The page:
Jaga Jazzist: Maximalistic
Over its 17-year career, Jaga Jazzist has garnered international and critical acclaim, played countless rock, jazz and electronic music festivals, and received praise from music luminaries, including The Mars Volta and Flying Lotus. The group's first album, A Livingroom Hush (Warner Music Norway, 2001), was named the best jazz album of 2002 on BBC.com. Yet, how is it that so few Americans know about them?
During its lengthy existence, Jaga has only played six shows in the U.S., and its upcoming North American tour that begins on June 21, is only its second in the States. Wily mastermind and principal composer Lars Horntveth, 31, says Jaga has remained largely unknown in the U.S. because of the band's "no bullshit" and "maximalistic" modus operandi.
"What Jaga represents is a complex, melodic and no bullshit attitude, not being as commercial as so many other people are," he says. "I guess we represent some kind of alternative scene in Norway. It's an attitude of not making things simple or selling out."
The term "maximalistic" is Horntveth's personal antonym for "minimalist." It refers to his goal of making each Jaga song as complex and energetic as possible, yet still euphonious. Manically shifting among as many as five time signatures in one song, the band's members often seem to want to challenge the listener as much as their own technical skills.
Other times the nine instrumentalists offer an unusual orchestral experience via stunning crescendos played from their rock/jazz/electronic/progressive perspective. In "Toccata" from the band's 2010 album, One-Armed Bandit (Ninja Tune), they accomplish this with trumpet, tuba, trombone, double-bass, lap steel, Fender Rhodes, church organ, drums and vibraphone.
With its non-mainstream music, the ensemble simply hasn't had the funds to tour extensively and build a massive following in the States. Jaga, as its members like to say, is largely a nonprofit group that creates art for art's sake. Finances have been so slim in the past that band members have had to maintain other jobs in the health care industry, or as album producers and band members for other well-known Norwegian groups such as Turbonegro and Motorpsycho.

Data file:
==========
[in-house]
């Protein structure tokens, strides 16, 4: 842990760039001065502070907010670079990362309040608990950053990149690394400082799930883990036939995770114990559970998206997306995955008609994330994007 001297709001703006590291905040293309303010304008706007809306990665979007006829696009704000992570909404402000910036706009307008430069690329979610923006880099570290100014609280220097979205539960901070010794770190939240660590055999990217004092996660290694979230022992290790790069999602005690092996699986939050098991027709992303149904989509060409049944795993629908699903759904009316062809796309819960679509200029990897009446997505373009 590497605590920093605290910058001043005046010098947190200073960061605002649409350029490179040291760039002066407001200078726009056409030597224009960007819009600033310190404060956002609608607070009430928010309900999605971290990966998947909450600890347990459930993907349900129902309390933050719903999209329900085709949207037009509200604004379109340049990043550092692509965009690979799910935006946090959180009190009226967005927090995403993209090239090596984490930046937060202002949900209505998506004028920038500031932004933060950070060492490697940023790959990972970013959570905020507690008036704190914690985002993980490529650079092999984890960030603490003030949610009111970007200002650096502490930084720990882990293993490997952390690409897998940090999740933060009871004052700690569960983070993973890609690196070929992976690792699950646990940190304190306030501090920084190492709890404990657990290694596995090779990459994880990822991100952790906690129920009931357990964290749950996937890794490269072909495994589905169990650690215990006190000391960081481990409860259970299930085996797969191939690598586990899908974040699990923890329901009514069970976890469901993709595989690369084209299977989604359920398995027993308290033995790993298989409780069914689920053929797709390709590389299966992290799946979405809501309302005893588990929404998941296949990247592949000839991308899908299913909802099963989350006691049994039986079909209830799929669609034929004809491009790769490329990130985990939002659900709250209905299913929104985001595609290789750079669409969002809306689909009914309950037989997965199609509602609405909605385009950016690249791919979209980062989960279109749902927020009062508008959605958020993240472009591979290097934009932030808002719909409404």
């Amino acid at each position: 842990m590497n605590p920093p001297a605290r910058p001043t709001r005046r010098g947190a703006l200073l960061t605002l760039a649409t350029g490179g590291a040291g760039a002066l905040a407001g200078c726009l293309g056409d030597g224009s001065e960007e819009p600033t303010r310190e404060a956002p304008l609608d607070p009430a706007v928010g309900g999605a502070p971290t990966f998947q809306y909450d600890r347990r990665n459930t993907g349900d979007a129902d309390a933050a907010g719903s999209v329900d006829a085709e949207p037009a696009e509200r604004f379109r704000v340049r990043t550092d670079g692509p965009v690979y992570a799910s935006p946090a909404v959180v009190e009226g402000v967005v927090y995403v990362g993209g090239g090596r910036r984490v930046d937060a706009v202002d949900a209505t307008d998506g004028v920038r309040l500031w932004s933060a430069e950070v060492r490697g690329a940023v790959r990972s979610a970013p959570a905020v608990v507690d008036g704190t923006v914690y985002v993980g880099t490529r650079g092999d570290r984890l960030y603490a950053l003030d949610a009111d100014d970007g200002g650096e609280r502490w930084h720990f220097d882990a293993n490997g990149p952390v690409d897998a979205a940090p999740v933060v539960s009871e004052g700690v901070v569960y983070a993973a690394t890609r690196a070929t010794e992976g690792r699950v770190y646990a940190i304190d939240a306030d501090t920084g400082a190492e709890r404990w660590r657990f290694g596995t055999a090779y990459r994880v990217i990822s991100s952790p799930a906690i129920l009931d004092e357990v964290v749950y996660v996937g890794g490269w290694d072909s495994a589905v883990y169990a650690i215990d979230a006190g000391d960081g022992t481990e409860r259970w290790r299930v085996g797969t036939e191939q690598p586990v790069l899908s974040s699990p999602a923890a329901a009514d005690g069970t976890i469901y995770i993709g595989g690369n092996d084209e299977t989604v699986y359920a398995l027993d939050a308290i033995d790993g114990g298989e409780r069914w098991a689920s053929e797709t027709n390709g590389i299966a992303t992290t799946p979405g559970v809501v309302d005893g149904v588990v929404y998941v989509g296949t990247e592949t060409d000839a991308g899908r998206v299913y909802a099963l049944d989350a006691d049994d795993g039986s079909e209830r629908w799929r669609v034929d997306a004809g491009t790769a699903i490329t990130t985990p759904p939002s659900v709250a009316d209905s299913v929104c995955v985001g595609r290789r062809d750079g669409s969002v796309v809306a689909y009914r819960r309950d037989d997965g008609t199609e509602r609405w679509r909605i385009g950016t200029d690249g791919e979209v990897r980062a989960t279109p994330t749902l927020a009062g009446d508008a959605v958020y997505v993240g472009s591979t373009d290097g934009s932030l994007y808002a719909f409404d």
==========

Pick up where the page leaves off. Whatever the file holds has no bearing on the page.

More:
Nevertheless, the nonet has powered through 17 years, about 30 band members, six albums and three EPs for two main reasonsfriendship and passion for music. Six members have been with the band since the beginning. In the mid-'90s, they all grew up as teenage friends in the quiet, Oslo suburb of Tonsberg. Its core members have been Horntveth, who founded the group at age 14, his older brother Martin and older sister Line. The age range of the band is now 29 to 35.
Over the years, Horntveth never received formal musical training, but several other members are trained jazz musicians. Still, as a self-taught musician, Horntveth has produced numerous albums for other top Norwegian acts and composed music for theater, film and radio.
As a film composer, Horntveth cites Bernard Herrmann's dizzying theme song for Alfred Hitchcock's Vertigo (1958) as a major influence. That largely explains the often dramatic, supremely restless quality of Jaga compositions. We can imagine a superhero flying across the ends of the earth to save mankind from a nefarious villain or an Aston Martin speeding down a highway in some spy flick.
His film composing experience came in handy for One-Armed Bandit, as he painstakingly scored music for every instrument on each track. With all that sheet music, the album took an entire year to complete. This was just another example of the band's "maximalistic" approach, the most intriguing aspect of which is perhaps Horntveth's more idiosyncratic method of songwriting.
In order to create novel sounds, he will often begin with a sound he finds extraordinarily unpleasant and spend several hours attempting to make it palatable. That's how he came up with the concept behind One-Armed Bandit, an album inspired greatly by the sound of slot machines.
"I was sitting in my studio in Oslo, and suddenly I started making this 'barump barump' sound, that kind of fanfare, arpeggio thing," says Horntveth. "I thought, 'okay this is so stupid, I have to make more of this idiotic-sounding stuff.' That's what I'm trying to do many times is make music that makes me a bit embarrassed at first, but then try to do it in a way that makes it really cool."